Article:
How Gregor Mendel changed my life

By Nico Francois

Almost every day when I was young, I would examine a lock of my frizzy blonde hair and ask myself something along the lines of, “Why do I look the way I do?” I frequently questioned why my natural hair consisted of a tornado of unkempt waves, while a majority of my peers sported silky brown hair, or why my father didn’t see colors in the same way that I did.

Unfortunately, I didn’t have the ability at a young age to peruse the internet for the answers to all of my questions, so I buried my thoughts in the back of my mind in case the topic ever came up. To my own pleasant surprise, some of my most dire questions were addressed in 5th grade science. While I had spent the day preparing for another lesson on land erosion, Ms. Espinosa had another topic up her sleeve.

I could hardly contain my curiosity as she drew one large square on the whiteboard, which she  then divided into four smaller squares. Then, she went on to write uppercase and lowercase B’s on top and to the left of the squares.

Ms. Espinosa informed us that the strange graphic that she had drawn on the board had a name and a use, and it was called a “Punnett square.”

Now, this was an unfamiliar term to my young mind, but I was willing to learn about anything that didn’t involve pouring water over sand and observing how it washed away. I instantly fell in love with Punnett squares as soon as my teacher had explained that they affected our traits and the way we look and function as people.

She  told us about the concept of dominant and recessive traits, explaining that one genetic trait dominates over the other, such as how dark brown eyes usually prevail over green and blue.

From this moment forward, I was hooked on the idea of genetics. It had answered the questions that I had kept with me for years, and nothing ever interested me as much as how the genes we couldn’t even see with our naked eye held the ability to determine what makes each individual unique. The individuality of each human life, as well as the rarity of certain traits, took hold in my mind and never left, despite my 5th grade teacher not going much further with genetics than a few worksheets.

Topic of genetics arose again briefly in my 7th grade general sciences class, and now that I had the internet as my disposal, I was ready to delve further into the topic. My passion for science was at its peak thanks to the STEM courses I was taking at the time, and I was fully prepared to revisit my old friend, Punnett squares. I had been itching to gather more information, as the internet only got me so far, but my science teacher had only reinforced what I had learned in 5th grade, along with the words, “you’ll learn more about this in high school biology.”

In the blink of an eye, the moment I had been waiting for since 7th grade was suddenly here. Freshman honors biology with Adam Welman.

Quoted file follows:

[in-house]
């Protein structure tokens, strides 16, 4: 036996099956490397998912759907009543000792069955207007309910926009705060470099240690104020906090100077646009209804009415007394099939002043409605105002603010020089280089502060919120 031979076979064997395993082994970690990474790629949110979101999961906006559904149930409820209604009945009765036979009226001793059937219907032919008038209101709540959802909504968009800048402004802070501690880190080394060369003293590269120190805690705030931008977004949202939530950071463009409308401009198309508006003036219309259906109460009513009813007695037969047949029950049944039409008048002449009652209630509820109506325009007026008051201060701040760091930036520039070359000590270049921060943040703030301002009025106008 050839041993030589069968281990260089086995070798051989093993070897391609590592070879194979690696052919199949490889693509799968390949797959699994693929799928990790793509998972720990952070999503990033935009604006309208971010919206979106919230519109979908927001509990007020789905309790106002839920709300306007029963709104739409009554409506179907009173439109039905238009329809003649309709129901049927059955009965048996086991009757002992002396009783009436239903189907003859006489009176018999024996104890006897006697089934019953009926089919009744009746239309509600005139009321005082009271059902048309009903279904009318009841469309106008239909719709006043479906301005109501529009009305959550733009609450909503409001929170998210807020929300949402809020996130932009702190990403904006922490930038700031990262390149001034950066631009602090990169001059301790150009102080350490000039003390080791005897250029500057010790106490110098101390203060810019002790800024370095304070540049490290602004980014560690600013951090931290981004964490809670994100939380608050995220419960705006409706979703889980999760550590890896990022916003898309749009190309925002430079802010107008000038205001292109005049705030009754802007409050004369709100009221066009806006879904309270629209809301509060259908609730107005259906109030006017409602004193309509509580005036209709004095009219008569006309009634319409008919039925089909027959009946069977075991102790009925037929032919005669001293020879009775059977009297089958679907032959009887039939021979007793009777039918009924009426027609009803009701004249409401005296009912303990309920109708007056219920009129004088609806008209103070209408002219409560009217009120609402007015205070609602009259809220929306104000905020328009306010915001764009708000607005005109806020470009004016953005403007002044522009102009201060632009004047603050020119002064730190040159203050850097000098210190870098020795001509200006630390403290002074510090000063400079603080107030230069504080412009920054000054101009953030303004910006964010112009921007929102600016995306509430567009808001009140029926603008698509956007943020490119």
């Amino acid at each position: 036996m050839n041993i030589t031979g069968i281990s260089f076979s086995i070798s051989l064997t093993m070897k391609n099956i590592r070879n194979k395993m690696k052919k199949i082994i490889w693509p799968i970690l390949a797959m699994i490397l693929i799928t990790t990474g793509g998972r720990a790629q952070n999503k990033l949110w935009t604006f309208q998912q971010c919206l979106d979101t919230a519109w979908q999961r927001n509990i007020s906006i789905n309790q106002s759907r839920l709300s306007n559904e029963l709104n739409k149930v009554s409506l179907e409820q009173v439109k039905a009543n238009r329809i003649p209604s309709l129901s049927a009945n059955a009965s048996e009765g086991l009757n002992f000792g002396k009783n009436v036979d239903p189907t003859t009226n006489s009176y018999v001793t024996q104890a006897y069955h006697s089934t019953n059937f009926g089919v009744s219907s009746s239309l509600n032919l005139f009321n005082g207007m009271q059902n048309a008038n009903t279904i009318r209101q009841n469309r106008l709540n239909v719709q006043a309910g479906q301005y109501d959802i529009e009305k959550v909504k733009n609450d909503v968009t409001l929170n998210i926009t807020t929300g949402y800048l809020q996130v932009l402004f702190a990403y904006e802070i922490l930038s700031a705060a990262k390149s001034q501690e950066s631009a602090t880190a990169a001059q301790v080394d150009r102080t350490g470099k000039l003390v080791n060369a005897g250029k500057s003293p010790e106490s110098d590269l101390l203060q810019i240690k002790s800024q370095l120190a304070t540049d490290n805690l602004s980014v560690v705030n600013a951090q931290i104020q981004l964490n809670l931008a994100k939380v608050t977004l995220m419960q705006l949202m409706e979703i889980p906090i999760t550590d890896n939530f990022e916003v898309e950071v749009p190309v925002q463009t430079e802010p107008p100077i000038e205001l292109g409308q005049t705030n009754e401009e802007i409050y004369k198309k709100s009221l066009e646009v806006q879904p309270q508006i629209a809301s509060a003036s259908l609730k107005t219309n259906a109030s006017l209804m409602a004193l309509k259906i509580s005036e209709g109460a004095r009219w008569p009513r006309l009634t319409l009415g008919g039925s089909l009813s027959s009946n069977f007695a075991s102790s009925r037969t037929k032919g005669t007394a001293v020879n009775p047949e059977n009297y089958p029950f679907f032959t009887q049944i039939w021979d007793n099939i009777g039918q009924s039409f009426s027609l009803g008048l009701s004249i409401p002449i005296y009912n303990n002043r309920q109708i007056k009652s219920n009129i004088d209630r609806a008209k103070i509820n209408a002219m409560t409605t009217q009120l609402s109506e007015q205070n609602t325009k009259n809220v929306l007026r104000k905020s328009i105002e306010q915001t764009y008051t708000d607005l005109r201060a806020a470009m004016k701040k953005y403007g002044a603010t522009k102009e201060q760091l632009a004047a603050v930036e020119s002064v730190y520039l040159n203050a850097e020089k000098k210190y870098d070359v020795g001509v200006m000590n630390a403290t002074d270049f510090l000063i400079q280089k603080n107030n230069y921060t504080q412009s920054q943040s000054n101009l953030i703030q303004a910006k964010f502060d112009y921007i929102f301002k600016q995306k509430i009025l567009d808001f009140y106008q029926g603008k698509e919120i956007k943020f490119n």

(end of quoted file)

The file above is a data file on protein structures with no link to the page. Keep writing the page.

From day one, Welman’s biology pun shirts grabbed my interest, but the combination of his teaching style and the compelling labs drew me toward biology, and ultimately, genetics.

In Welman’s genetics unit, we delved further into the subject than I had ever expected from any class in my schooling experience. From my old buddy Gregor Mendel and his peas, to pedigrees and their power within the biology world, my questions were slowly being answered.

Yet, I still craved more information. In addition to my newfound love of biology, my interest in genetics also sparked an interest in diseases, as I have a sister with Crohn’s disease. I vaguely remember her being diagnosed with the rare chronic disease when I was young, so I had always had some interest in diseases and how they affected others. Although researchers are still unsure whether or not Crohn’s disease is completely genetic, as a variety of environmental factors as well as genetic factors are most likely involved with the illness, Crohn’s has been seen to cluster in families. The origins of the disease may not be set in stone, but it’s possible connection to genetics is all that I needed.

The combination of Welman’s biology class and my experiences with those who have rare diseases encouraged me to do more research. Since freshman year, I’ve spent hours upon hours scouring books from the library and the National Institute of Health’s website for more information on genetic diseases, especially rare ones that are sparked by a singular genetic mutation. Since beginning my research, I’ve noticed that many rare genetic diseases are often overlooked, and through this column, I hope that every month, I can cover a different genetic disease that may affect those in our community or even discuss a certain aspect of biology that I believe the community should know more about. 

Tune in next month as we embark on this informational journey together and explore many of the rare genetic disorders out there such as cystic fibrosis, fatal familial insomnia and a variety of others.